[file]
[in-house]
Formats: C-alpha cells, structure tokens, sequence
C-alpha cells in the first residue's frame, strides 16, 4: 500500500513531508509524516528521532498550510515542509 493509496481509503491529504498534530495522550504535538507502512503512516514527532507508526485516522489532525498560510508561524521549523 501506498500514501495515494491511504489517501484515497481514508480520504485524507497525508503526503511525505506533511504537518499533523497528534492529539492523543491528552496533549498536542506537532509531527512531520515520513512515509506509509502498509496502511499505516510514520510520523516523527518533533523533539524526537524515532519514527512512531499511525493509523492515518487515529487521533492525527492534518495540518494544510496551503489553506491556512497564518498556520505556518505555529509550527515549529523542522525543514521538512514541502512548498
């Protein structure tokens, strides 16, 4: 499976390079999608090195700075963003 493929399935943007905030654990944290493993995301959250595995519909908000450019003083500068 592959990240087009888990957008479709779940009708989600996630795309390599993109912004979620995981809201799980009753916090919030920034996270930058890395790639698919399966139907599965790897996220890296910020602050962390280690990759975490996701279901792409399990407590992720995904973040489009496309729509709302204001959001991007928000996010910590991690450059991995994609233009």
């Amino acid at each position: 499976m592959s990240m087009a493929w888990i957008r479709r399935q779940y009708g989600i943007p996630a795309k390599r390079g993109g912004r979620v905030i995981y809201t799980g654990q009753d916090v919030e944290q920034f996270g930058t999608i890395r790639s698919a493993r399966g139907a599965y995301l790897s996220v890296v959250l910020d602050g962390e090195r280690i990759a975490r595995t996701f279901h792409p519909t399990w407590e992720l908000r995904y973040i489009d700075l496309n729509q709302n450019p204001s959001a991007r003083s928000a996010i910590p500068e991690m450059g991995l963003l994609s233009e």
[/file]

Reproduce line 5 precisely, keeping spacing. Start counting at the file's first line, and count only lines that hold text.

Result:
């Amino acid at each position: 499976m592959s990240m087009a493929w888990i957008r479709r399935q779940y009708g989600i943007p996630a795309k390599r390079g993109g912004r979620v905030i995981y809201t799980g654990q009753d916090v919030e944290q920034f996270g930058t999608i890395r790639s698919a493993r399966g139907a599965y995301l790897s996220v890296v959250l910020d602050g962390e090195r280690i990759a975490r595995t996701f279901h792409p519909t399990w407590e992720l908000r995904y973040i489009d700075l496309n729509q709302n450019p204001s959001a991007r003083s928000a996010i910590p500068e991690m450059g991995l963003l994609s233009e």